“From our experience with Mount Lucas and Bruckana, we know that significant additional jobs will be created through the supply of materials, such as gravel, concrete and steel, and services like food and accommodation and legal and financial services during the development and construction phases.”

Looking beyond the direct benefits associated with employment, other benefits are also provided both nationally and to the communities where the windfarms are located. These include:

• The payment of taxes, regulatory charges, duties and levies;

• Rate payments to the local authority, which support the provision of local services;

• The upgrading of the road infrastructure in the vicinity of the windfarm; and

• The provision of community benefits, either through the development of local facilities and amenities, or through the creation of a Community Fund which can be used to support such developments.

Bord na Móna has a long history of providing benefits to the communities in the regions where it carries out its operations. The development of windfarms on its cutaway peatlands will see a continuation of this approach. With this in mind, Bord na Móna is keeping its policy on the provision of community benefits under review, in the light of current developments and emerging norms in the sector.

While Ireland expects to meet its 2020 RES-E target, mainly from onshore wind, the United Kingdom faces a considerable challenge in meeting its 2020 renewable energy obligations. The UK has set a RES-E target of 31 per cent by 2020 but, unlike Ireland, it will only be able to meet part of this from onshore wind. This leaves the UK with the option of building more expensive windfarms offshore, or importing RES-E from its neighbours. Provisions for such renewable energy trading were included in the Renewable Energy Directive (2009/28/EC), and the UK and Irish governments have already signed a Memorandum and are actively working towards the requisite Inter-Governmental Agreement (IGA).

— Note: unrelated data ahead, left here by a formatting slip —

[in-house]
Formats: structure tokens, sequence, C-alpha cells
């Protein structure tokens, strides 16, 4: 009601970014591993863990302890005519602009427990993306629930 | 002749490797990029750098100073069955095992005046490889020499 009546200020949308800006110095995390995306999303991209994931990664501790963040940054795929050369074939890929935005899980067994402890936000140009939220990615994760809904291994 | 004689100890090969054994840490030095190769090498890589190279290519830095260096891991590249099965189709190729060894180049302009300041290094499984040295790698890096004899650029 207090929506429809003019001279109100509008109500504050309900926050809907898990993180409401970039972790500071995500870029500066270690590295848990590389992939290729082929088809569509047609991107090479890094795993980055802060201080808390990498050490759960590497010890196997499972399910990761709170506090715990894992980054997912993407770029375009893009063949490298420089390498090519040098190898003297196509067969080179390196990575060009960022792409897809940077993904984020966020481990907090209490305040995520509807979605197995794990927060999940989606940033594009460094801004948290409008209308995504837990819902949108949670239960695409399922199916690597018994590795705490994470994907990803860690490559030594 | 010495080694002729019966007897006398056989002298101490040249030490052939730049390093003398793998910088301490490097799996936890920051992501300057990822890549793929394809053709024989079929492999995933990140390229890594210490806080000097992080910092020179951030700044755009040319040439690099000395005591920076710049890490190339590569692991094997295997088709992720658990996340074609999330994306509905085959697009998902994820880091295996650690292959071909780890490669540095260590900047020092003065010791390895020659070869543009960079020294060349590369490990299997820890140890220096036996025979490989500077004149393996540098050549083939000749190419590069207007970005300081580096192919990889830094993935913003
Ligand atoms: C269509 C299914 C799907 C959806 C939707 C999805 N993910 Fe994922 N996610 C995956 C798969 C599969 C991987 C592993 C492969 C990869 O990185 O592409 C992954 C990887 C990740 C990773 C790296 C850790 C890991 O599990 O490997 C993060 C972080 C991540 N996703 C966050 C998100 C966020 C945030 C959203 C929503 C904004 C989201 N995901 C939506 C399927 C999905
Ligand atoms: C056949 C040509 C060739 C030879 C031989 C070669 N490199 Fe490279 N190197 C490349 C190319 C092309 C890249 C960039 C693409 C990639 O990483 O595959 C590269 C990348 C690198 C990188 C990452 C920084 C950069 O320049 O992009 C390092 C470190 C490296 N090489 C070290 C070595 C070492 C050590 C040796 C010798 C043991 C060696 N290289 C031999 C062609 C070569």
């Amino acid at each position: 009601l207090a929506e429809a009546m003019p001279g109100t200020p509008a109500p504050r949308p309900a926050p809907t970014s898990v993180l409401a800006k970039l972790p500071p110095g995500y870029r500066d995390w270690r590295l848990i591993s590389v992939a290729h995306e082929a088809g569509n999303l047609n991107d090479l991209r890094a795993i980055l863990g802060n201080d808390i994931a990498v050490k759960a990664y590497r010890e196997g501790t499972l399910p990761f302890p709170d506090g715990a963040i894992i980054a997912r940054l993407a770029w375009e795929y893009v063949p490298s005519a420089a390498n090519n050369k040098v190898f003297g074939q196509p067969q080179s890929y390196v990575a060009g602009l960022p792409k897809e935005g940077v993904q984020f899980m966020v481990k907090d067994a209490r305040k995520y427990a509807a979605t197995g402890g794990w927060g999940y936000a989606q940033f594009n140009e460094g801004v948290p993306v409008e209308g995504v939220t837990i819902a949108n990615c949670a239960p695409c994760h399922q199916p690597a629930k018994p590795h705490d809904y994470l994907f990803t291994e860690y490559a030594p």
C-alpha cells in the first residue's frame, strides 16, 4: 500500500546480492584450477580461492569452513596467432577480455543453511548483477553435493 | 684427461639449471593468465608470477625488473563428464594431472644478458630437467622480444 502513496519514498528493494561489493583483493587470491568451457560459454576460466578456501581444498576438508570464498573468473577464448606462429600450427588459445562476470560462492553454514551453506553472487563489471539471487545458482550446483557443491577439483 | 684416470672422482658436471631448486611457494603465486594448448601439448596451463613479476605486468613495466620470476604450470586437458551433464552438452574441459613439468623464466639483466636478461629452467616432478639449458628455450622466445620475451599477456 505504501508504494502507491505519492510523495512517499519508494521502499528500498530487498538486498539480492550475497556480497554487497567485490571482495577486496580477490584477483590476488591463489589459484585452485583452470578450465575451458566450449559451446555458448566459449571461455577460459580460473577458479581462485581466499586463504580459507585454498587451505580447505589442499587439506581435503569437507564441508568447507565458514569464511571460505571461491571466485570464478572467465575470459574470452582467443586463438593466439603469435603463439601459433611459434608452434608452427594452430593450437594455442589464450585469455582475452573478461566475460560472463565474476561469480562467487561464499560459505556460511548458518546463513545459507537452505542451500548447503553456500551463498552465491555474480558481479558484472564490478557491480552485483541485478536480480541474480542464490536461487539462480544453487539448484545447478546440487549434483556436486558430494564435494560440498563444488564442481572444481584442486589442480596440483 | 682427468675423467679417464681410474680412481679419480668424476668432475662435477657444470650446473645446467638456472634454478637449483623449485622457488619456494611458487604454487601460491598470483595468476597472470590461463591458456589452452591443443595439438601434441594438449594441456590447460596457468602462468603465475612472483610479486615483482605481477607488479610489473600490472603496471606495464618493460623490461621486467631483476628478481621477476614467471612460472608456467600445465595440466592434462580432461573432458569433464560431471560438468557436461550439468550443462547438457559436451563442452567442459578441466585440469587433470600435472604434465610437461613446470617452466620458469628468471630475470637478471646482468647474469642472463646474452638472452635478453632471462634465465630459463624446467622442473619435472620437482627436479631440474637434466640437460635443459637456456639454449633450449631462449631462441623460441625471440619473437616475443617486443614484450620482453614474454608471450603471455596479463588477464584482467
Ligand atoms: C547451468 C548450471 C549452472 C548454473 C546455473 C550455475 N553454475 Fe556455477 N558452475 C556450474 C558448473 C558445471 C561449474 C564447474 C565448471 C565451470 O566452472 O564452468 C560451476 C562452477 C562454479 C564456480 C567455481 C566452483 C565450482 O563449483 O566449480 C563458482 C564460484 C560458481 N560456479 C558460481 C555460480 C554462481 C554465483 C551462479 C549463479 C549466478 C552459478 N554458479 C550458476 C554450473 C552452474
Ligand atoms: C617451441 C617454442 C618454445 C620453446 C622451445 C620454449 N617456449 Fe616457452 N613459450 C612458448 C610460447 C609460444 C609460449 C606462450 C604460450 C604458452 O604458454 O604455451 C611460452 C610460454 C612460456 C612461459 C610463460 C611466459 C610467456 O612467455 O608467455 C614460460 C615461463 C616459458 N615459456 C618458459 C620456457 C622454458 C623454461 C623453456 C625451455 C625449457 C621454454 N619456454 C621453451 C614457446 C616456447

Bord na Móna is not, at this stage, involved in the development of either onshore or sub-sea HVDC connections to the UK, but is focusing on the development of a suite of windfarms that would form a Clean Energy Hub. The route to market for the renewable power produced by this hub will be reviewed following the publication of the IGA, which is expected by the end of the year or early in 2014.

Over the next year, Bord na Móna will be progressing with a programme of work aimed at facilitating the creation of the Clean Energy Hub. Commenting on the programme, John Reilly stated: “Our programme includes the erection of wind monitoring masts on a number of our bogs, the conducting of ecological and environmental studies, the geotechnical assessment of ground conditions and preliminary design layouts for the windfarms.

“It is also vital that we consult with local communities in the area, so that we better understand their concerns and ensure their interests are served by any future developments, not just in terms of employment created, but also in terms of the provision of a wider range of benefits and amenity value.”

Given the scale of the Clean Energy Hub, it is clear that any application for planning consent will have to be made directly to An Bord Pleanála under the Strategic Infrastructure Development (SID) process. Bord na Móna will be consulting widely on its proposed development as part of this process.

Commencing this autumn, it will be holding initial information sessions in the communities located around the cutaway peatlands identified for development. It will also be consulting with the planning authorities, environmental agencies and other interested groups prior to seeking planning consent for the Clean Energy Hub.

John Reilly is head of the Powergen Business within the Bord na Móna Group. For more information, contact him by email at